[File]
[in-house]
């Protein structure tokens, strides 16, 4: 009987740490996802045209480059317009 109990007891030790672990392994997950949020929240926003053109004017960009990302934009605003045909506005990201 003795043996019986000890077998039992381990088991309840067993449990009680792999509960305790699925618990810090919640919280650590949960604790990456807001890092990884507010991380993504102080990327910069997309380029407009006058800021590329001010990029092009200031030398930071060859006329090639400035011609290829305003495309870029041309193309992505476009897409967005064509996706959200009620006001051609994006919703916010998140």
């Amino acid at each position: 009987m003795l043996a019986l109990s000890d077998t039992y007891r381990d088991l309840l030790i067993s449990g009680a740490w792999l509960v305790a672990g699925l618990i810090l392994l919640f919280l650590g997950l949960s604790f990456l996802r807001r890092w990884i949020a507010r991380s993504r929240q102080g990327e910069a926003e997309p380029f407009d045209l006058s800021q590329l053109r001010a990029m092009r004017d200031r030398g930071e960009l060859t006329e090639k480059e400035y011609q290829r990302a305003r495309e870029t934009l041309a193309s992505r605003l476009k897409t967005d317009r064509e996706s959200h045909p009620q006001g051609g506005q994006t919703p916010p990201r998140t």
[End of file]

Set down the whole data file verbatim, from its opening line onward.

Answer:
[in-house]
């Protein structure tokens, strides 16, 4: 009987740490996802045209480059317009 109990007891030790672990392994997950949020929240926003053109004017960009990302934009605003045909506005990201 003795043996019986000890077998039992381990088991309840067993449990009680792999509960305790699925618990810090919640919280650590949960604790990456807001890092990884507010991380993504102080990327910069997309380029407009006058800021590329001010990029092009200031030398930071060859006329090639400035011609290829305003495309870029041309193309992505476009897409967005064509996706959200009620006001051609994006919703916010998140």
């Amino acid at each position: 009987m003795l043996a019986l109990s000890d077998t039992y007891r381990d088991l309840l030790i067993s449990g009680a740490w792999l509960v305790a672990g699925l618990i810090l392994l919640f919280l650590g997950l949960s604790f990456l996802r807001r890092w990884i949020a507010r991380s993504r929240q102080g990327e910069a926003e997309p380029f407009d045209l006058s800021q590329l053109r001010a990029m092009r004017d200031r030398g930071e960009l060859t006329e090639k480059e400035y011609q290829r990302a305003r495309e870029t934009l041309a193309s992505r605003l476009k897409t967005d317009r064509e996706s959200h045909p009620q006001g051609g506005q994006t919703p916010p990201r998140t």